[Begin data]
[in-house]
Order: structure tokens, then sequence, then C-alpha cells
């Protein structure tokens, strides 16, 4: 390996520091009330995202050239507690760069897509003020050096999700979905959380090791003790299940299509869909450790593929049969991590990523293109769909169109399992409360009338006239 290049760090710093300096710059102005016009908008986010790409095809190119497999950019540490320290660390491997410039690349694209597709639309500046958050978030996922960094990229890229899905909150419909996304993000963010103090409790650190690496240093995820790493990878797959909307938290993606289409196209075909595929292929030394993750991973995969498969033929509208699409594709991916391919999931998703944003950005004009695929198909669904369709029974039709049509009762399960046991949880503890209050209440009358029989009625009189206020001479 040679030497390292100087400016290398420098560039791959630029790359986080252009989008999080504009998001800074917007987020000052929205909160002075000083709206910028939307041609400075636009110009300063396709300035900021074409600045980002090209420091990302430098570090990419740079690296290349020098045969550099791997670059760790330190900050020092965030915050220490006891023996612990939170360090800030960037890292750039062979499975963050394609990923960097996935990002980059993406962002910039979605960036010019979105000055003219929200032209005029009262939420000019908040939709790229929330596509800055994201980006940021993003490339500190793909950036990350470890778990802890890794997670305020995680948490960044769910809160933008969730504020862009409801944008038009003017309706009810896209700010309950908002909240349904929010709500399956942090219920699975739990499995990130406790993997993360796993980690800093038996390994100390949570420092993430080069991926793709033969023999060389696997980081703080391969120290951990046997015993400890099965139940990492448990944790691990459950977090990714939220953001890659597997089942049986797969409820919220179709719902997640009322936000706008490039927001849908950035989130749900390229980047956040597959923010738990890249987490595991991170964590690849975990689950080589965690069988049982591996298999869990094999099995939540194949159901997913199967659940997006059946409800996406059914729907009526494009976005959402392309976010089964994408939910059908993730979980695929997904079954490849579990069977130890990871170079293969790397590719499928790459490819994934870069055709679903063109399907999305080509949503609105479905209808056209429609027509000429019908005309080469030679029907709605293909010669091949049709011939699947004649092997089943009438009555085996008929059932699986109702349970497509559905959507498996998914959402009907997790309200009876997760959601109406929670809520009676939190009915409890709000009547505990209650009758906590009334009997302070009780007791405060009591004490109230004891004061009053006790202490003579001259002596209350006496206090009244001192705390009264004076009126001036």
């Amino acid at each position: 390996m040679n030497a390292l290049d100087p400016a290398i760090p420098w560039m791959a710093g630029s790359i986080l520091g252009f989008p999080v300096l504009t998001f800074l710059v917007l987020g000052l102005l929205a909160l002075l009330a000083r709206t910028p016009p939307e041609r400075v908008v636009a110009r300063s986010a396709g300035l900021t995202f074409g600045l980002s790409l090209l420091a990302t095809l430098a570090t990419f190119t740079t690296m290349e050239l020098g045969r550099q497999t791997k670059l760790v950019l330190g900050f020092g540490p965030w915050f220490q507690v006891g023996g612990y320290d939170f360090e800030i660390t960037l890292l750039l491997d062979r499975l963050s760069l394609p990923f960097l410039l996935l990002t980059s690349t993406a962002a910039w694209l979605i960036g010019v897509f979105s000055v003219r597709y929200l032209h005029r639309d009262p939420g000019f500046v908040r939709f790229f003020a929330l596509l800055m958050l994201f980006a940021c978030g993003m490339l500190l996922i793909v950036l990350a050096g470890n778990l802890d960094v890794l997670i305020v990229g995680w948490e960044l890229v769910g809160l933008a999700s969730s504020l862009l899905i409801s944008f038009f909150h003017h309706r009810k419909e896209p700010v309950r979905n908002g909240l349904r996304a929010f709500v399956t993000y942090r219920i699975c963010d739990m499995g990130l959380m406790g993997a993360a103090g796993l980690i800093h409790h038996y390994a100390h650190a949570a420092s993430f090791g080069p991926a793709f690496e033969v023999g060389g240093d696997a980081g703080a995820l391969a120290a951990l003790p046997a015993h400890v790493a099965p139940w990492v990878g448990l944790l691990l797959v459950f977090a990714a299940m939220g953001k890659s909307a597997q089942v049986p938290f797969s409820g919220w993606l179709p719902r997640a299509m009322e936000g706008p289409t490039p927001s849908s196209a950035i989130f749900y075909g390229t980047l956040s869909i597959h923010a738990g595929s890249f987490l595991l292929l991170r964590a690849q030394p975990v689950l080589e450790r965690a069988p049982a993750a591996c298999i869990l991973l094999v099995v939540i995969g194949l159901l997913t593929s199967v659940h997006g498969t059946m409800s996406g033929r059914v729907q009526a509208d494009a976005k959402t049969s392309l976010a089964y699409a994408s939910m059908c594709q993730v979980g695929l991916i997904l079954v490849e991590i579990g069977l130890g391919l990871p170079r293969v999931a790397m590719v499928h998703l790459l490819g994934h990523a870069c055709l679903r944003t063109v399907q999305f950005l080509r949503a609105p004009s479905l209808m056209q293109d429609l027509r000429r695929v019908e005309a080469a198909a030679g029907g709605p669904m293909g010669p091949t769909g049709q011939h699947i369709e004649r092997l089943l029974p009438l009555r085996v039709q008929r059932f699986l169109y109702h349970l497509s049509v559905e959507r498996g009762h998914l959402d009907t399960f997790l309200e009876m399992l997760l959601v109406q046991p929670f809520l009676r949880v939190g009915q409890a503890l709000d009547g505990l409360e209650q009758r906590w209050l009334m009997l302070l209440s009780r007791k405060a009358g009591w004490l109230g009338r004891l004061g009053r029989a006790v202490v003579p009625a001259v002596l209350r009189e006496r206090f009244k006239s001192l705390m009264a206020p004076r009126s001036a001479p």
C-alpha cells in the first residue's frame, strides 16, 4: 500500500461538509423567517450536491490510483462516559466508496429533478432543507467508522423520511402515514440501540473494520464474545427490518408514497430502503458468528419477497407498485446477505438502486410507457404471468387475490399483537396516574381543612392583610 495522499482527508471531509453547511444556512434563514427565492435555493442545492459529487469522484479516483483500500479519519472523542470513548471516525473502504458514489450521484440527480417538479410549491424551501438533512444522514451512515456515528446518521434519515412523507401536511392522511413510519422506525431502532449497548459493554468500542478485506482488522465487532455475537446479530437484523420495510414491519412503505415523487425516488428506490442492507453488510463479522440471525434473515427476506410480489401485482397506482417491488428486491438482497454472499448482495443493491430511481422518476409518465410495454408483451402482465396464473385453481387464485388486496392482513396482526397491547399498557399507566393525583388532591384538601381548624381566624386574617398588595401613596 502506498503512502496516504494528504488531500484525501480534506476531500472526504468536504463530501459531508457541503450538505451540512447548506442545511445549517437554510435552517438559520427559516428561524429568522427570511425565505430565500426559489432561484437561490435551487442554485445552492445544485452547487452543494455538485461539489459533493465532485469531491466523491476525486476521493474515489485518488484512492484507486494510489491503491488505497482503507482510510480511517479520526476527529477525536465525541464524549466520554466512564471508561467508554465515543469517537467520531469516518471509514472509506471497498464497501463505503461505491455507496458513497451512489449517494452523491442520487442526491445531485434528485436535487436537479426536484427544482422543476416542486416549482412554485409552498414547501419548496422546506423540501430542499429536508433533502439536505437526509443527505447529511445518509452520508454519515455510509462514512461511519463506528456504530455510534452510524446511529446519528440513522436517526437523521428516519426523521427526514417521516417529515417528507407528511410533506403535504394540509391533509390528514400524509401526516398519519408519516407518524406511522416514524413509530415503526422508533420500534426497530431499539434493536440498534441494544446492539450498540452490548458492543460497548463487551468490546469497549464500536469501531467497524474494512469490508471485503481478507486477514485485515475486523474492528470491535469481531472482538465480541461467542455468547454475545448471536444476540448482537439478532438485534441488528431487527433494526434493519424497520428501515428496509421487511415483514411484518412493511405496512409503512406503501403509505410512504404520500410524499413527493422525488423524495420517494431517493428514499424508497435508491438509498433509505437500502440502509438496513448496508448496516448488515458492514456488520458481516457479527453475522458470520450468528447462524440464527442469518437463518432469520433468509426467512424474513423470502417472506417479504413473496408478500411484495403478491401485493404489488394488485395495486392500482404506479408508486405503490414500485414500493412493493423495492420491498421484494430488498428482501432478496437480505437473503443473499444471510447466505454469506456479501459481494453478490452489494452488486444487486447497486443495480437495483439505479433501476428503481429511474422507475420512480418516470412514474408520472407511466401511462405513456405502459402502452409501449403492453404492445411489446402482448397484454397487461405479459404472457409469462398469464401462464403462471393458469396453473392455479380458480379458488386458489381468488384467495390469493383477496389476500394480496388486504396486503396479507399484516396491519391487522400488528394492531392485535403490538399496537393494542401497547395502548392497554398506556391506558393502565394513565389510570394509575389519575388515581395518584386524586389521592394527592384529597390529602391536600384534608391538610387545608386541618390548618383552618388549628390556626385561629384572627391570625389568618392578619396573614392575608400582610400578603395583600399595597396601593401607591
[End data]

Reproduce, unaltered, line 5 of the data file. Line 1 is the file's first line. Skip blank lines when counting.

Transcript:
C-alpha cells in the first residue's frame, strides 16, 4: 500500500461538509423567517450536491490510483462516559466508496429533478432543507467508522423520511402515514440501540473494520464474545427490518408514497430502503458468528419477497407498485446477505438502486410507457404471468387475490399483537396516574381543612392583610 495522499482527508471531509453547511444556512434563514427565492435555493442545492459529487469522484479516483483500500479519519472523542470513548471516525473502504458514489450521484440527480417538479410549491424551501438533512444522514451512515456515528446518521434519515412523507401536511392522511413510519422506525431502532449497548459493554468500542478485506482488522465487532455475537446479530437484523420495510414491519412503505415523487425516488428506490442492507453488510463479522440471525434473515427476506410480489401485482397506482417491488428486491438482497454472499448482495443493491430511481422518476409518465410495454408483451402482465396464473385453481387464485388486496392482513396482526397491547399498557399507566393525583388532591384538601381548624381566624386574617398588595401613596 502506498503512502496516504494528504488531500484525501480534506476531500472526504468536504463530501459531508457541503450538505451540512447548506442545511445549517437554510435552517438559520427559516428561524429568522427570511425565505430565500426559489432561484437561490435551487442554485445552492445544485452547487452543494455538485461539489459533493465532485469531491466523491476525486476521493474515489485518488484512492484507486494510489491503491488505497482503507482510510480511517479520526476527529477525536465525541464524549466520554466512564471508561467508554465515543469517537467520531469516518471509514472509506471497498464497501463505503461505491455507496458513497451512489449517494452523491442520487442526491445531485434528485436535487436537479426536484427544482422543476416542486416549482412554485409552498414547501419548496422546506423540501430542499429536508433533502439536505437526509443527505447529511445518509452520508454519515455510509462514512461511519463506528456504530455510534452510524446511529446519528440513522436517526437523521428516519426523521427526514417521516417529515417528507407528511410533506403535504394540509391533509390528514400524509401526516398519519408519516407518524406511522416514524413509530415503526422508533420500534426497530431499539434493536440498534441494544446492539450498540452490548458492543460497548463487551468490546469497549464500536469501531467497524474494512469490508471485503481478507486477514485485515475486523474492528470491535469481531472482538465480541461467542455468547454475545448471536444476540448482537439478532438485534441488528431487527433494526434493519424497520428501515428496509421487511415483514411484518412493511405496512409503512406503501403509505410512504404520500410524499413527493422525488423524495420517494431517493428514499424508497435508491438509498433509505437500502440502509438496513448496508448496516448488515458492514456488520458481516457479527453475522458470520450468528447462524440464527442469518437463518432469520433468509426467512424474513423470502417472506417479504413473496408478500411484495403478491401485493404489488394488485395495486392500482404506479408508486405503490414500485414500493412493493423495492420491498421484494430488498428482501432478496437480505437473503443473499444471510447466505454469506456479501459481494453478490452489494452488486444487486447497486443495480437495483439505479433501476428503481429511474422507475420512480418516470412514474408520472407511466401511462405513456405502459402502452409501449403492453404492445411489446402482448397484454397487461405479459404472457409469462398469464401462464403462471393458469396453473392455479380458480379458488386458489381468488384467495390469493383477496389476500394480496388486504396486503396479507399484516396491519391487522400488528394492531392485535403490538399496537393494542401497547395502548392497554398506556391506558393502565394513565389510570394509575389519575388515581395518584386524586389521592394527592384529597390529602391536600384534608391538610387545608386541618390548618383552618388549628390556626385561629384572627391570625389568618392578619396573614392575608400582610400578603395583600399595597396601593401607591